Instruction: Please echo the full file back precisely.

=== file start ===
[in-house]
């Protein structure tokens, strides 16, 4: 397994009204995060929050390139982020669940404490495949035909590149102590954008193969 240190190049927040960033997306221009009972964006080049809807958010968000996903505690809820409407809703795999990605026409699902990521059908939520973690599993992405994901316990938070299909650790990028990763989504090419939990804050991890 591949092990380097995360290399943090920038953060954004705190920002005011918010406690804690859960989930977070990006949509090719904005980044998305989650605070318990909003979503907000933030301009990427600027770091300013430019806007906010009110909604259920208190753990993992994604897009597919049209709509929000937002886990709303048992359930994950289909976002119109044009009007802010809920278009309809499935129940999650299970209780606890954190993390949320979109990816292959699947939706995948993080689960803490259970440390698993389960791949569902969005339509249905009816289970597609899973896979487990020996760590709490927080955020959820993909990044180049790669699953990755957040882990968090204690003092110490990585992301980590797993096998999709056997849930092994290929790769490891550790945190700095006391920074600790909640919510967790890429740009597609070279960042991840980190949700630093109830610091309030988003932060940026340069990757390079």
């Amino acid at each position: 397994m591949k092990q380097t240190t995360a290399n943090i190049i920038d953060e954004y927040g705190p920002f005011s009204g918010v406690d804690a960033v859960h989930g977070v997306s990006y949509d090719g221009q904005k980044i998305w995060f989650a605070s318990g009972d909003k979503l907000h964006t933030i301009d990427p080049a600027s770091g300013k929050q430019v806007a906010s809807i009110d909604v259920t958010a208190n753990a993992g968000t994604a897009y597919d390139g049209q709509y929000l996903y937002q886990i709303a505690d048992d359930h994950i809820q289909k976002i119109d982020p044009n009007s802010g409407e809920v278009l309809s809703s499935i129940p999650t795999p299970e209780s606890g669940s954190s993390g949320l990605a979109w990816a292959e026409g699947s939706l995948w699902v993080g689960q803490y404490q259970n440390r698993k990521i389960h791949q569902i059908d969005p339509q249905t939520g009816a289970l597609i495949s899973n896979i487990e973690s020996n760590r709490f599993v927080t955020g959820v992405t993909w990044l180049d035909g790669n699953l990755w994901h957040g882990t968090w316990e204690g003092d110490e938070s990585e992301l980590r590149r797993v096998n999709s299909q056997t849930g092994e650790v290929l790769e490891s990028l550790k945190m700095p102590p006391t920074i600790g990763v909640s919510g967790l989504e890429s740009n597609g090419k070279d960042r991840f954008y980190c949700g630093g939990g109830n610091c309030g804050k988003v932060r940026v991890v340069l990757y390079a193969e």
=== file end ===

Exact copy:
[in-house]
């Protein structure tokens, strides 16, 4: 397994009204995060929050390139982020669940404490495949035909590149102590954008193969 240190190049927040960033997306221009009972964006080049809807958010968000996903505690809820409407809703795999990605026409699902990521059908939520973690599993992405994901316990938070299909650790990028990763989504090419939990804050991890 591949092990380097995360290399943090920038953060954004705190920002005011918010406690804690859960989930977070990006949509090719904005980044998305989650605070318990909003979503907000933030301009990427600027770091300013430019806007906010009110909604259920208190753990993992994604897009597919049209709509929000937002886990709303048992359930994950289909976002119109044009009007802010809920278009309809499935129940999650299970209780606890954190993390949320979109990816292959699947939706995948993080689960803490259970440390698993389960791949569902969005339509249905009816289970597609899973896979487990020996760590709490927080955020959820993909990044180049790669699953990755957040882990968090204690003092110490990585992301980590797993096998999709056997849930092994290929790769490891550790945190700095006391920074600790909640919510967790890429740009597609070279960042991840980190949700630093109830610091309030988003932060940026340069990757390079």
């Amino acid at each position: 397994m591949k092990q380097t240190t995360a290399n943090i190049i920038d953060e954004y927040g705190p920002f005011s009204g918010v406690d804690a960033v859960h989930g977070v997306s990006y949509d090719g221009q904005k980044i998305w995060f989650a605070s318990g009972d909003k979503l907000h964006t933030i301009d990427p080049a600027s770091g300013k929050q430019v806007a906010s809807i009110d909604v259920t958010a208190n753990a993992g968000t994604a897009y597919d390139g049209q709509y929000l996903y937002q886990i709303a505690d048992d359930h994950i809820q289909k976002i119109d982020p044009n009007s802010g409407e809920v278009l309809s809703s499935i129940p999650t795999p299970e209780s606890g669940s954190s993390g949320l990605a979109w990816a292959e026409g699947s939706l995948w699902v993080g689960q803490y404490q259970n440390r698993k990521i389960h791949q569902i059908d969005p339509q249905t939520g009816a289970l597609i495949s899973n896979i487990e973690s020996n760590r709490f599993v927080t955020g959820v992405t993909w990044l180049d035909g790669n699953l990755w994901h957040g882990t968090w316990e204690g003092d110490e938070s990585e992301l980590r590149r797993v096998n999709s299909q056997t849930g092994e650790v290929l790769e490891s990028l550790k945190m700095p102590p006391t920074i600790g990763v909640s919510g967790l989504e890429s740009n597609g090419k070279d960042r991840f954008y980190c949700g630093g939990g109830n610091c309030g804050k988003v932060r940026v991890v340069l990757y390079a193969e």